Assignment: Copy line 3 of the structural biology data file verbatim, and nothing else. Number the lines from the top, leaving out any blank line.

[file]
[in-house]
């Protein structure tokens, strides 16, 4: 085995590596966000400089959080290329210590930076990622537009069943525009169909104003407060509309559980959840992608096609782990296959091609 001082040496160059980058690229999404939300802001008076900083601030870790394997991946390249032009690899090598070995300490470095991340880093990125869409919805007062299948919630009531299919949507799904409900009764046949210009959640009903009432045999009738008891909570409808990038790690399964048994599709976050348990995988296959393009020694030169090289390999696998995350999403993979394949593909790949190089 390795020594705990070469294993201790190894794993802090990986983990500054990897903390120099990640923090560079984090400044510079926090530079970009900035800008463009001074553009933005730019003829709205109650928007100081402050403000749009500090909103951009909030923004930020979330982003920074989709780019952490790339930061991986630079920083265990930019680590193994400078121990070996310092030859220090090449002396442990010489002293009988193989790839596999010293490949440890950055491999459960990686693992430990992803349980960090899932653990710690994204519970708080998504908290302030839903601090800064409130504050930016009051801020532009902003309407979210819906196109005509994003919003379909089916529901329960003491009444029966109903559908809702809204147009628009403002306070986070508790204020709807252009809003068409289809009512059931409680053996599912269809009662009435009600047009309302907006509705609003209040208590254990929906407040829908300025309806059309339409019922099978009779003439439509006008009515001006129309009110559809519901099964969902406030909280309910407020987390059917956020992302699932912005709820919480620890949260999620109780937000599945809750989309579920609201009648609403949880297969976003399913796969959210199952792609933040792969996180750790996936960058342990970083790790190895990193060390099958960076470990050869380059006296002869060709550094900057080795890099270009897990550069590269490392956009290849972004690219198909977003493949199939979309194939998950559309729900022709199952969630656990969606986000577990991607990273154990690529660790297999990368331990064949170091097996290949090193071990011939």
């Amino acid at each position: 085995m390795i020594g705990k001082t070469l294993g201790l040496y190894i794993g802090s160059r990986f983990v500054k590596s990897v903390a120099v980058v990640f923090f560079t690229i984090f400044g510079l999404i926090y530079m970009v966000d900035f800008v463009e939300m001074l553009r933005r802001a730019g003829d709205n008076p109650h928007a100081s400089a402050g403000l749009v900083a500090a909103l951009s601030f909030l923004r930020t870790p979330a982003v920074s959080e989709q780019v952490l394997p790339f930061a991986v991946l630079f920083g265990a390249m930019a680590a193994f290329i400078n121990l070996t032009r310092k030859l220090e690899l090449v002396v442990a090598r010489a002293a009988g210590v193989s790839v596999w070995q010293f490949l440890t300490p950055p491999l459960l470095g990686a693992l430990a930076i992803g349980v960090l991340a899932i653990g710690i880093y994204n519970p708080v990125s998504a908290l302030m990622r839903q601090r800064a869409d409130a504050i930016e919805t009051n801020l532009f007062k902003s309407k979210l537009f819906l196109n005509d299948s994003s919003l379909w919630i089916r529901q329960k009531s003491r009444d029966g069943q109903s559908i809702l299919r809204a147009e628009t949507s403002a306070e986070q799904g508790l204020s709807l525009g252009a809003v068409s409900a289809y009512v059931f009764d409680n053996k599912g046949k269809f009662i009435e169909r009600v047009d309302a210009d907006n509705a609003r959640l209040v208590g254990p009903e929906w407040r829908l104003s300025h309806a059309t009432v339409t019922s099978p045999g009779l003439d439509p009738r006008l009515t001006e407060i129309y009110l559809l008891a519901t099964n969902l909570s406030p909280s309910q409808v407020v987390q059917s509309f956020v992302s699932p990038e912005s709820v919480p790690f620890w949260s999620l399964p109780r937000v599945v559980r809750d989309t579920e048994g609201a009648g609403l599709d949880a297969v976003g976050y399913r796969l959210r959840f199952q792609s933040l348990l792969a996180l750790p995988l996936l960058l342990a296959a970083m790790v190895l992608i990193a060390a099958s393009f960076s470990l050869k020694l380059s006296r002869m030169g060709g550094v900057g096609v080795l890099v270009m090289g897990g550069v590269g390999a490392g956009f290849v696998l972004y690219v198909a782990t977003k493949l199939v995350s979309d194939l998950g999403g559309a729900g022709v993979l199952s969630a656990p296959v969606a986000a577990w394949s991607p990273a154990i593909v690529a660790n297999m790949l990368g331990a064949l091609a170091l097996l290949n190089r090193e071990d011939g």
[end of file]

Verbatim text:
């Amino acid at each position: 085995m390795i020594g705990k001082t070469l294993g201790l040496y190894i794993g802090s160059r990986f983990v500054k590596s990897v903390a120099v980058v990640f923090f560079t690229i984090f400044g510079l999404i926090y530079m970009v966000d900035f800008v463009e939300m001074l553009r933005r802001a730019g003829d709205n008076p109650h928007a100081s400089a402050g403000l749009v900083a500090a909103l951009s601030f909030l923004r930020t870790p979330a982003v920074s959080e989709q780019v952490l394997p790339f930061a991986v991946l630079f920083g265990a390249m930019a680590a193994f290329i400078n121990l070996t032009r310092k030859l220090e690899l090449v002396v442990a090598r010489a002293a009988g210590v193989s790839v596999w070995q010293f490949l440890t300490p950055p491999l459960l470095g990686a693992l430990a930076i992803g349980v960090l991340a899932i653990g710690i880093y994204n519970p708080v990125s998504a908290l302030m990622r839903q601090r800064a869409d409130a504050i930016e919805t009051n801020l532009f007062k902003s309407k979210l537009f819906l196109n005509d299948s994003s919003l379909w919630i089916r529901q329960k009531s003491r009444d029966g069943q109903s559908i809702l299919r809204a147009e628009t949507s403002a306070e986070q799904g508790l204020s709807l525009g252009a809003v068409s409900a289809y009512v059931f009764d409680n053996k599912g046949k269809f009662i009435e169909r009600v047009d309302a210009d907006n509705a609003r959640l209040v208590g254990p009903e929906w407040r829908l104003s300025h309806a059309t009432v339409t019922s099978p045999g009779l003439d439509p009738r006008l009515t001006e407060i129309y009110l559809l008891a519901t099964n969902l909570s406030p909280s309910q409808v407020v987390q059917s509309f956020v992302s699932p990038e912005s709820v919480p790690f620890w949260s999620l399964p109780r937000v599945v559980r809750d989309t579920e048994g609201a009648g609403l599709d949880a297969v976003g976050y399913r796969l959210r959840f199952q792609s933040l348990l792969a996180l750790p995988l996936l960058l342990a296959a970083m790790v190895l992608i990193a060390a099958s393009f960076s470990l050869k020694l380059s006296r002869m030169g060709g550094v900057g096609v080795l890099v270009m090289g897990g550069v590269g390999a490392g956009f290849v696998l972004y690219v198909a782990t977003k493949l199939v995350s979309d194939l998950g999403g559309a729900g022709v993979l199952s969630a656990p296959v969606a986000a577990w394949s991607p990273a154990i593909v690529a660790n297999m790949l990368g331990a064949l091609a170091l097996l290949n190089r090193e071990d011939g």